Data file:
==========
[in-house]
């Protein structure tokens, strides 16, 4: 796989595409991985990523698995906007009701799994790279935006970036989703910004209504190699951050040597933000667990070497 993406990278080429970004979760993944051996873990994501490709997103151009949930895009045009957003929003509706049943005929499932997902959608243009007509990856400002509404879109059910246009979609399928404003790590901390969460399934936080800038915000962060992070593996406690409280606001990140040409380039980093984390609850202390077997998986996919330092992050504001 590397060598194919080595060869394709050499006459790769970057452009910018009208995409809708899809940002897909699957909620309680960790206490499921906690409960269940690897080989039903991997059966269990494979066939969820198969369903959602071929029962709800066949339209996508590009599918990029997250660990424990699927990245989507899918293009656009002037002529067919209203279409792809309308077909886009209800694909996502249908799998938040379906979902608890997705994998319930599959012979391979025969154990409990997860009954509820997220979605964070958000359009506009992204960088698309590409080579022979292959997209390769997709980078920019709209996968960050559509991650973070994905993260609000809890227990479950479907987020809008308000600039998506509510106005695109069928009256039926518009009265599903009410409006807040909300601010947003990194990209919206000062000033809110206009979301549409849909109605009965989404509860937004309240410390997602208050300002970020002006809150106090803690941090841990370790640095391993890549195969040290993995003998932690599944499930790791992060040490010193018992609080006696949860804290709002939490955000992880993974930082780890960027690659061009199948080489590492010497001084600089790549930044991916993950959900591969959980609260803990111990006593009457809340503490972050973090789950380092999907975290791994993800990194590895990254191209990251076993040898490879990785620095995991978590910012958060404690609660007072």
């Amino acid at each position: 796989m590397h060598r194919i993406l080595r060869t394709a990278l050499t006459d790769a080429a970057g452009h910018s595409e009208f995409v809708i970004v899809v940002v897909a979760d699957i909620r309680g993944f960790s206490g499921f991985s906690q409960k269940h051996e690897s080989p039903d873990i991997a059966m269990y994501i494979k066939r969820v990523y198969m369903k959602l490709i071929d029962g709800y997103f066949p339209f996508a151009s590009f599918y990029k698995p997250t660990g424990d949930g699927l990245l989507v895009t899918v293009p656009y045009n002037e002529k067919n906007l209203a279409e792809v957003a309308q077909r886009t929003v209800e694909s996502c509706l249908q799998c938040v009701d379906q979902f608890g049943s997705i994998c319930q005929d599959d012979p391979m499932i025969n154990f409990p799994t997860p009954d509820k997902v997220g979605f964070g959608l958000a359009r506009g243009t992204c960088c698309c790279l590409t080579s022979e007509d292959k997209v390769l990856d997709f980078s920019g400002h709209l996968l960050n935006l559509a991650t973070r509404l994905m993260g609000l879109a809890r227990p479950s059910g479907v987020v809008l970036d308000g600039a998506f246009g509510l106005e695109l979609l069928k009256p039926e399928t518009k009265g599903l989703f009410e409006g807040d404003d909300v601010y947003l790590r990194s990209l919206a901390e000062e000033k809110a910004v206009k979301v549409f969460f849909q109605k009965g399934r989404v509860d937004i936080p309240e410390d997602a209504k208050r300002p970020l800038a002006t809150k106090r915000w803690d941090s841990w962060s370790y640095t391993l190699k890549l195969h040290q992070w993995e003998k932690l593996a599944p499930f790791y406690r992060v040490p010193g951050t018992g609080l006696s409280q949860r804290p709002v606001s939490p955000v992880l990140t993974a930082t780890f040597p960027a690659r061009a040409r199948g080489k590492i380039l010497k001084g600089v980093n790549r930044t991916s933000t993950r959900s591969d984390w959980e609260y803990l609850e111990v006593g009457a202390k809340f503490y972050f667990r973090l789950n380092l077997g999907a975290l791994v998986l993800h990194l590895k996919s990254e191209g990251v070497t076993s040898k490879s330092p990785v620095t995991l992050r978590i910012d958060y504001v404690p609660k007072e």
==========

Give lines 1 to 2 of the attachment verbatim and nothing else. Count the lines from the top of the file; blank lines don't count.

[in-house]
């Protein structure tokens, strides 16, 4: 796989595409991985990523698995906007009701799994790279935006970036989703910004209504190699951050040597933000667990070497 993406990278080429970004979760993944051996873990994501490709997103151009949930895009045009957003929003509706049943005929499932997902959608243009007509990856400002509404879109059910246009979609399928404003790590901390969460399934936080800038915000962060992070593996406690409280606001990140040409380039980093984390609850202390077997998986996919330092992050504001 590397060598194919080595060869394709050499006459790769970057452009910018009208995409809708899809940002897909699957909620309680960790206490499921906690409960269940690897080989039903991997059966269990494979066939969820198969369903959602071929029962709800066949339209996508590009599918990029997250660990424990699927990245989507899918293009656009002037002529067919209203279409792809309308077909886009209800694909996502249908799998938040379906979902608890997705994998319930599959012979391979025969154990409990997860009954509820997220979605964070958000359009506009992204960088698309590409080579022979292959997209390769997709980078920019709209996968960050559509991650973070994905993260609000809890227990479950479907987020809008308000600039998506509510106005695109069928009256039926518009009265599903009410409006807040909300601010947003990194990209919206000062000033809110206009979301549409849909109605009965989404509860937004309240410390997602208050300002970020002006809150106090803690941090841990370790640095391993890549195969040290993995003998932690599944499930790791992060040490010193018992609080006696949860804290709002939490955000992880993974930082780890960027690659061009199948080489590492010497001084600089790549930044991916993950959900591969959980609260803990111990006593009457809340503490972050973090789950380092999907975290791994993800990194590895990254191209990251076993040898490879990785620095995991978590910012958060404690609660007072």